The Jerez test had been extremely fruitful, Rossi explained. “I think the help the work in Jerez help us a lot. We worked hard in the Monday test. We modified the setting of suspension, we have different forks, we changed the weight balance of bike.”
“We also tried a different carbon swingarm which is good. All these things help us, especially in braking and in entry. It can bring more speed in the corner without running wide and I feel better on the bike,” the Italian enthused.
Johann Zarco was a fraction quicker than that second group in terms of race pace, but despite setting the fastest outright lap of the day, the Pramac Ducati rider was no match for the factory Yamahas.
Both Fabio Quartararo and Maverick Viñales were quickest overall, and capable of dipping into the low 1’32s on used tires. That bodes well for the pair come Sunday, if the race is dry at least.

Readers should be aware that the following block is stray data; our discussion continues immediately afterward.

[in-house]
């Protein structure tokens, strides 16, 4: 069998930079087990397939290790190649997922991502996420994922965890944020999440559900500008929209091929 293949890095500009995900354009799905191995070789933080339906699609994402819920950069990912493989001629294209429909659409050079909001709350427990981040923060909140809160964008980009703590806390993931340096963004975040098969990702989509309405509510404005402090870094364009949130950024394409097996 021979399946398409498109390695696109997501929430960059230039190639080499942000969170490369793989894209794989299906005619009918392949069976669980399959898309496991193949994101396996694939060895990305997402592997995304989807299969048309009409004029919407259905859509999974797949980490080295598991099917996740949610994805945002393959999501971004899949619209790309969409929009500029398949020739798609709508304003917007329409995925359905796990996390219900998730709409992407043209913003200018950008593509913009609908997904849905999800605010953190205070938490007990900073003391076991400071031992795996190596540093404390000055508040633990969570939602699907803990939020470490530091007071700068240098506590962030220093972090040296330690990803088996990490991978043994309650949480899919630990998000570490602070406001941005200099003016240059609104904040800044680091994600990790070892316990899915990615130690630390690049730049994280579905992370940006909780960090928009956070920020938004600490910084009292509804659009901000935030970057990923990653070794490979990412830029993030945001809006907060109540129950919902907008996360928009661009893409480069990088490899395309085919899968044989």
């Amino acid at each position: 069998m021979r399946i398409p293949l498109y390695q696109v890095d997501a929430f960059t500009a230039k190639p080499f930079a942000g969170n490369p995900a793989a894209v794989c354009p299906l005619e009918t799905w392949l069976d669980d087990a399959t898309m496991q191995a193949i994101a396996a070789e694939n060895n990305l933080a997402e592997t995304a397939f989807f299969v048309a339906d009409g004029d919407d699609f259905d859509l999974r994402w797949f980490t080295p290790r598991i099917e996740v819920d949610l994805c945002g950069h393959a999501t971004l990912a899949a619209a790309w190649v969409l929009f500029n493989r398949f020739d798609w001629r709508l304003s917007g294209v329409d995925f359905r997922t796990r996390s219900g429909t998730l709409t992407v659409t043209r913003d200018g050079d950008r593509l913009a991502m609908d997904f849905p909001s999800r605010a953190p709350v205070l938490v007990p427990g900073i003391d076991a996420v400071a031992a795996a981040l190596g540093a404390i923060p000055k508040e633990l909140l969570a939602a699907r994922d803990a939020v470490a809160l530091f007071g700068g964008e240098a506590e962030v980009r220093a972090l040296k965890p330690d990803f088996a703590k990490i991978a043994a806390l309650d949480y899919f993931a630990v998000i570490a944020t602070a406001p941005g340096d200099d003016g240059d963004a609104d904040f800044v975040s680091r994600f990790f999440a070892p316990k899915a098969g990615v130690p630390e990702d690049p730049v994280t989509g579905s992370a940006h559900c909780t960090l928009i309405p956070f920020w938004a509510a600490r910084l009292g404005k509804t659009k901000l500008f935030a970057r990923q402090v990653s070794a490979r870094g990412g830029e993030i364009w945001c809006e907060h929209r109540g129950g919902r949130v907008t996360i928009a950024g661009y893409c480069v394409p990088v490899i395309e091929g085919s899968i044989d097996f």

“It has been good, it has been positive,” Viñales told us. “I just concentrated a lot to make the race rhythm, because we don’t know when we are going to get another dry session. And in case on Sunday it’s a dry race, I tried to understand the race setup a little bit. But overall I feel pretty good.”
For Fabio Quartararo, fresh from arm pump surgery, he was pleased to have been competitive and not have any issues with the right arm. There had been some concern at the start of FP2, when he knew he would have to push right from the start of the session in case it rained.
“I felt different, a little bit strange,” the Frenchman said. “Not really anxious, but where I was a little bit more anxious was in FP2, because in FP2, everyone was with new tires, and pushing straight away because maybe it was going to rain.”
Quartararo had been pleased to find he could push without suffering too many issues, he told us.